8 Tips to Fireproofing Your Home

fireproofmainHome fires in the US cost an estimated $11.6 billion in damaged property in 2014. in the US. What’s worse, they were responsible for the death of over 3,200 people and the injury of nearly 16,000 more.

Keeping your home and family safe from fire is of paramount importance – for obvious reasons – which is why it’s worth the time, effort, and money to do whatever you can to fireproof your home to avoid becoming a statistic. And the good news is, most fires can be prevented with a few key steps.

Here are 8 ways you can protect your home – and those within it – from falling prey to a house fire.

1. Install Smoke Alarms

One of the most important features that your home should have are functioning smoke alarms. In fact, according to the National Fire Protection Association (NFPA), an average of 940 deaths occur in homes with no smoke alarms every year, and another 510 deaths happen in fires where smoke alarms are installed but fail to function.

Scary stuff, and totally preventable too. Not only should every floor in your home have a smoke alarm installed, each of them should be checked on a regular basis to make sure they work.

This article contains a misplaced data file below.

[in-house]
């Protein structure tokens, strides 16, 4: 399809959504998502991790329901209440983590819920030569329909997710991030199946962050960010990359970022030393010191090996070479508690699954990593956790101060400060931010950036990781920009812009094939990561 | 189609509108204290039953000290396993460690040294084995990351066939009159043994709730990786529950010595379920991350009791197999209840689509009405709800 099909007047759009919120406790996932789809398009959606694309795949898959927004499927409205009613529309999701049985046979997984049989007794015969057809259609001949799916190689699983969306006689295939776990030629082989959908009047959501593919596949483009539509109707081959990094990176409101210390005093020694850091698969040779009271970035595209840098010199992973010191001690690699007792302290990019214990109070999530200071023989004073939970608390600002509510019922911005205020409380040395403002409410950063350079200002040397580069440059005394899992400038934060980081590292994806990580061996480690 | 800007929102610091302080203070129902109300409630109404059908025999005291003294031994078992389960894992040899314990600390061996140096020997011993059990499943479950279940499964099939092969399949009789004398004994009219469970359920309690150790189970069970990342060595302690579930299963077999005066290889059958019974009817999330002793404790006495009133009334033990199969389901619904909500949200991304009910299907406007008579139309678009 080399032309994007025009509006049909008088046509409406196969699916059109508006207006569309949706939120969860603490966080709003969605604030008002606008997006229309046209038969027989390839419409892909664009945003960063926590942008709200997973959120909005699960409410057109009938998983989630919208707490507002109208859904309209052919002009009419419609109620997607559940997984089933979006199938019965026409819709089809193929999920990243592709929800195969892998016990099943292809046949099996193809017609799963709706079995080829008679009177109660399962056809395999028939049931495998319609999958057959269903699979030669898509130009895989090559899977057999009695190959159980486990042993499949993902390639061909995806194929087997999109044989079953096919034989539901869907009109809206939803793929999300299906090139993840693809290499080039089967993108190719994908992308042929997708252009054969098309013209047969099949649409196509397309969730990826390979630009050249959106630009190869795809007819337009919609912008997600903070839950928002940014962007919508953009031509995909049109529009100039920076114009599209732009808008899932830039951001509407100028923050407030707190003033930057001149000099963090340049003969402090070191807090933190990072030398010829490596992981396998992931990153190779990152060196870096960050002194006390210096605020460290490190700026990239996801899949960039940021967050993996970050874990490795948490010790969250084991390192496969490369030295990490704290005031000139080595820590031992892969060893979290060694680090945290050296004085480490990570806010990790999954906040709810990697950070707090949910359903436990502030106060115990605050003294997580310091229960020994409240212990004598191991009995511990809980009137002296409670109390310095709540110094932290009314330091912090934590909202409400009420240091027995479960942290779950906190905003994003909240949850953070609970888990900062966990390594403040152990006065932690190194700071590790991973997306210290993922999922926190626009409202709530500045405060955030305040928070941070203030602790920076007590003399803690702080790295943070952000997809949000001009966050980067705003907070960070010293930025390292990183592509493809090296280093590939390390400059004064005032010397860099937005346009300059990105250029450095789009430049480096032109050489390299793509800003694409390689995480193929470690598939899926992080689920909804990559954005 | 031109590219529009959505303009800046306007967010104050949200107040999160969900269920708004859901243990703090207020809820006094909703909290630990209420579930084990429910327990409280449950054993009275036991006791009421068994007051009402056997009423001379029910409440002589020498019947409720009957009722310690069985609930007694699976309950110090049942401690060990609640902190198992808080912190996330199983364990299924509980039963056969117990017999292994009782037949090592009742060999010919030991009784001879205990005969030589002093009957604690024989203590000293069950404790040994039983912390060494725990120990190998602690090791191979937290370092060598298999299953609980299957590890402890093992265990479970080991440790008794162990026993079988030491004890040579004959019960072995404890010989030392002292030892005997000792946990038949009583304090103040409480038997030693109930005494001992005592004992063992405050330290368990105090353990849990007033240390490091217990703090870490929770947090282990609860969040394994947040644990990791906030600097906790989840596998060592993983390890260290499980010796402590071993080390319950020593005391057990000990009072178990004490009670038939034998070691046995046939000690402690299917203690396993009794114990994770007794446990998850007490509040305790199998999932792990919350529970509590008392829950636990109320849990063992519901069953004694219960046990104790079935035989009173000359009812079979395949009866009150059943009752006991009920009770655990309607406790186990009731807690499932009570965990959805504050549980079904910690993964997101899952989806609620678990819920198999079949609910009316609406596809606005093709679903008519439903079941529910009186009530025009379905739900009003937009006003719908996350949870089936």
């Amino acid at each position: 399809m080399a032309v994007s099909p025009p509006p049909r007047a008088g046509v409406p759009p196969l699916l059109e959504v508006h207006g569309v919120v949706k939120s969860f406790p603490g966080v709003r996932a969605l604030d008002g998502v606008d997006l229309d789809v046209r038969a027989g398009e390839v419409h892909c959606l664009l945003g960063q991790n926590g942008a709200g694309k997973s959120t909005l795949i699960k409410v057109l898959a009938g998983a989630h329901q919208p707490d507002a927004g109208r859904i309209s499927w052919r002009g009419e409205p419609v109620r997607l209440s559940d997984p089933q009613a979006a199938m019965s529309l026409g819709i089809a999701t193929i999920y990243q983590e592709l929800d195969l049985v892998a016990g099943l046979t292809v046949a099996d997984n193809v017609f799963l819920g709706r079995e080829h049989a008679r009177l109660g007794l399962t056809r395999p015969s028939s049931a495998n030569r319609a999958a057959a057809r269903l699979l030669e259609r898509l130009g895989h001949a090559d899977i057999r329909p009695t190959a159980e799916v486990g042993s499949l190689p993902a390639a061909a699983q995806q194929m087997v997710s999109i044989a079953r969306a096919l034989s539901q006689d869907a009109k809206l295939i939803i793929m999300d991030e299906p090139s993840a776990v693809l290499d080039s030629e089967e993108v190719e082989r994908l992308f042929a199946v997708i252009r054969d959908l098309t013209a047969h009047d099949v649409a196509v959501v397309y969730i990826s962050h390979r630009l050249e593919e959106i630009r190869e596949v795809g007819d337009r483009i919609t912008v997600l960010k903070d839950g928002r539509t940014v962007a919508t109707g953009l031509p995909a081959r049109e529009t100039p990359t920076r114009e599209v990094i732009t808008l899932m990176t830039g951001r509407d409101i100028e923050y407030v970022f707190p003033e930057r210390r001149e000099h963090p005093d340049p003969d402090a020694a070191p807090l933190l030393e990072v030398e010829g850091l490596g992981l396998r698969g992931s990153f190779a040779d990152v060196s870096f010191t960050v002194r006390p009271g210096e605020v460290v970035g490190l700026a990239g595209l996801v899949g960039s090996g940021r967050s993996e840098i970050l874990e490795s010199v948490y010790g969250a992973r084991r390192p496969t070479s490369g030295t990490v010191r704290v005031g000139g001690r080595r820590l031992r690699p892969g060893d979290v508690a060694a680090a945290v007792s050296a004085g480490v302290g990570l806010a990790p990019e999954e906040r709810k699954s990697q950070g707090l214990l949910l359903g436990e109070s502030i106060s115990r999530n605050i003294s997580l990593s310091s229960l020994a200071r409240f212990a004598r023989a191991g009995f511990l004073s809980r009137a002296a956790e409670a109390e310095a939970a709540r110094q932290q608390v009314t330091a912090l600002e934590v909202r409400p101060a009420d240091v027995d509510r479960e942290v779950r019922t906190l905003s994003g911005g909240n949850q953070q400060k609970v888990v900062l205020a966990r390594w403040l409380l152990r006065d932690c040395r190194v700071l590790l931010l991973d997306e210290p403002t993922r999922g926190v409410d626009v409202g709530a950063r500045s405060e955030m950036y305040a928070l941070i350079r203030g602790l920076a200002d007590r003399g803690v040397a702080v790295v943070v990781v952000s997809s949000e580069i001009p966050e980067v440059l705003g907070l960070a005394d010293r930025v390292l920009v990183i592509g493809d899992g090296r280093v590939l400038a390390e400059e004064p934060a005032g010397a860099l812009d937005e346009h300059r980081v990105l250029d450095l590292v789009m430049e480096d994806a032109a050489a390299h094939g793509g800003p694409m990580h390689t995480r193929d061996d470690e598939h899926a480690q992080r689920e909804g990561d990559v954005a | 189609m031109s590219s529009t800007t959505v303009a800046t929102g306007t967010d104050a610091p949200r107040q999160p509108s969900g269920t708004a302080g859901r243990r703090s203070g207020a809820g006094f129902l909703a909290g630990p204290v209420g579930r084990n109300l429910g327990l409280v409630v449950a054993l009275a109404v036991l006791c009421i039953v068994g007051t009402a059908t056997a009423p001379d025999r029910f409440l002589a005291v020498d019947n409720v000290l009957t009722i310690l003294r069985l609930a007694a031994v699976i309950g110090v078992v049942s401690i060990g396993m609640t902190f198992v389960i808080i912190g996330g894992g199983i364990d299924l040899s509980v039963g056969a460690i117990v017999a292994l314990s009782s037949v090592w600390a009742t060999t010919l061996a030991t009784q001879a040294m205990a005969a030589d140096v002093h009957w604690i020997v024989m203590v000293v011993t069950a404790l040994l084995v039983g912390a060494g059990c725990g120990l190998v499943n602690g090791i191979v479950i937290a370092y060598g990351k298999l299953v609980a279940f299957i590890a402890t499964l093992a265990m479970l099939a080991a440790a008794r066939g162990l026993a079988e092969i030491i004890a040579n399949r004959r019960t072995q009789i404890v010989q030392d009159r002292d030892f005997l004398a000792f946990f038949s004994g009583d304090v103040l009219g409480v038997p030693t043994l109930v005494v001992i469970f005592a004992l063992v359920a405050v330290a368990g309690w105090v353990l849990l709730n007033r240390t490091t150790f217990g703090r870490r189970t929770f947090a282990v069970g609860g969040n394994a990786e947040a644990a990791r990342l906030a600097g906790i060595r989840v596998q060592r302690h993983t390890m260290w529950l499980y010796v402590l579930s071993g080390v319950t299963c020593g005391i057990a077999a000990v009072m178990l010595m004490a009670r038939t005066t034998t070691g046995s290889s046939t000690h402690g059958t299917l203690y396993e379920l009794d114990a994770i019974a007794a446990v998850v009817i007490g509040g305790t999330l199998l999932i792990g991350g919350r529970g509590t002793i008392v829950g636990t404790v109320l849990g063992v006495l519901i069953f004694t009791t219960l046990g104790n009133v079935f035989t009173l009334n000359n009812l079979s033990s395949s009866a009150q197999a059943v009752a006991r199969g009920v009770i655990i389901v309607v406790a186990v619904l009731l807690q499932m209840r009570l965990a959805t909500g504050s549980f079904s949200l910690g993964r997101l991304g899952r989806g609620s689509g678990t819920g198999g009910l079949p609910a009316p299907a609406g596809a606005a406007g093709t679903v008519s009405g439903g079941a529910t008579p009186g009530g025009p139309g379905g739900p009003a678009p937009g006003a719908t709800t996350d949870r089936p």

2. Check For Faulty Electrical Wiring

Electrical wiring is one of the main culprits behind home structure fires in the US. Whether you live in an old home, or are considering buying one, it’s always a good idea to hire a licensed electrician to inspect all the wiring to make sure the previous technician didn’t do a shoddy job, or that no wires are damaged from rodents. If any faulty wiring is detected, it should be fixed right away. 

3. Don’t Overload the Electrical Sockets

Electrical fires aren’t entirely restricted to wiring that’s on the other side of the drywall. Many electrical fires start because of electrical sockets that are overloaded with plug-ins. In fact, most electrical fires are the result of electrical appliances.